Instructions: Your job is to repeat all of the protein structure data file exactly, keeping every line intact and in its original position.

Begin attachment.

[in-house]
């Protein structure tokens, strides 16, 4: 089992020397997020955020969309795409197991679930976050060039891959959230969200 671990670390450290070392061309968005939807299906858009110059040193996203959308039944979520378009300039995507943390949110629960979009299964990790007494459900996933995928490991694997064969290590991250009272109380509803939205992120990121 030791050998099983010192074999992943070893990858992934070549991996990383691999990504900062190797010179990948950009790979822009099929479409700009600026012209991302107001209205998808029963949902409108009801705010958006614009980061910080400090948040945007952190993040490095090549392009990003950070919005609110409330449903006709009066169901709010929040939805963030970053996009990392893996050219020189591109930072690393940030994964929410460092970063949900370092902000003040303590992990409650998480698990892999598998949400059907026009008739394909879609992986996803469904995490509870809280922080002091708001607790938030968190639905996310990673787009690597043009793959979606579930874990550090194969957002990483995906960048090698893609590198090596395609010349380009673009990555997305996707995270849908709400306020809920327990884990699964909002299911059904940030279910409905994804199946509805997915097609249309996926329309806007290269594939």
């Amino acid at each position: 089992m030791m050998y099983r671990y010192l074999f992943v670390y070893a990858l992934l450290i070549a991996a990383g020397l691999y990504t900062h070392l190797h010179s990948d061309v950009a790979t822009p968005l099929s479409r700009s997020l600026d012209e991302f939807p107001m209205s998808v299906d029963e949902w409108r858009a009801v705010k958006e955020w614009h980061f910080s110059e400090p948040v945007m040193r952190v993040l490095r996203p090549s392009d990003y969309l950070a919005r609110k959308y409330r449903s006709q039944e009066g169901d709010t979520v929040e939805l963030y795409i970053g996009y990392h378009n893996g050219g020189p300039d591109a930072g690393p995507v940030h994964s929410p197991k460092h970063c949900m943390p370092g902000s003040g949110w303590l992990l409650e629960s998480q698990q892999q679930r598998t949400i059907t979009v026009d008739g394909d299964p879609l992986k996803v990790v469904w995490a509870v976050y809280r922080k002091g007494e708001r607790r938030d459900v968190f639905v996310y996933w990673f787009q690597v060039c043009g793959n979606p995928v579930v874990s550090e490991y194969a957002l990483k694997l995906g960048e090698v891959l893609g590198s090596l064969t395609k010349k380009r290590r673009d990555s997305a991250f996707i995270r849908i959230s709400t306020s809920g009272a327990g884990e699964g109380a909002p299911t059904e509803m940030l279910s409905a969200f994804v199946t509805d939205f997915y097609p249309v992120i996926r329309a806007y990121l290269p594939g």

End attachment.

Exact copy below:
[in-house]
């Protein structure tokens, strides 16, 4: 089992020397997020955020969309795409197991679930976050060039891959959230969200 671990670390450290070392061309968005939807299906858009110059040193996203959308039944979520378009300039995507943390949110629960979009299964990790007494459900996933995928490991694997064969290590991250009272109380509803939205992120990121 030791050998099983010192074999992943070893990858992934070549991996990383691999990504900062190797010179990948950009790979822009099929479409700009600026012209991302107001209205998808029963949902409108009801705010958006614009980061910080400090948040945007952190993040490095090549392009990003950070919005609110409330449903006709009066169901709010929040939805963030970053996009990392893996050219020189591109930072690393940030994964929410460092970063949900370092902000003040303590992990409650998480698990892999598998949400059907026009008739394909879609992986996803469904995490509870809280922080002091708001607790938030968190639905996310990673787009690597043009793959979606579930874990550090194969957002990483995906960048090698893609590198090596395609010349380009673009990555997305996707995270849908709400306020809920327990884990699964909002299911059904940030279910409905994804199946509805997915097609249309996926329309806007290269594939």
């Amino acid at each position: 089992m030791m050998y099983r671990y010192l074999f992943v670390y070893a990858l992934l450290i070549a991996a990383g020397l691999y990504t900062h070392l190797h010179s990948d061309v950009a790979t822009p968005l099929s479409r700009s997020l600026d012209e991302f939807p107001m209205s998808v299906d029963e949902w409108r858009a009801v705010k958006e955020w614009h980061f910080s110059e400090p948040v945007m040193r952190v993040l490095r996203p090549s392009d990003y969309l950070a919005r609110k959308y409330r449903s006709q039944e009066g169901d709010t979520v929040e939805l963030y795409i970053g996009y990392h378009n893996g050219g020189p300039d591109a930072g690393p995507v940030h994964s929410p197991k460092h970063c949900m943390p370092g902000s003040g949110w303590l992990l409650e629960s998480q698990q892999q679930r598998t949400i059907t979009v026009d008739g394909d299964p879609l992986k996803v990790v469904w995490a509870v976050y809280r922080k002091g007494e708001r607790r938030d459900v968190f639905v996310y996933w990673f787009q690597v060039c043009g793959n979606p995928v579930v874990s550090e490991y194969a957002l990483k694997l995906g960048e090698v891959l893609g590198s090596l064969t395609k010349k380009r290590r673009d990555s997305a991250f996707i995270r849908i959230s709400t306020s809920g009272a327990g884990e699964g109380a909002p299911t059904e509803m940030l279910s409905a969200f994804v199946t509805d939205f997915y097609p249309v992120i996926r329309a806007y990121l290269p594939g």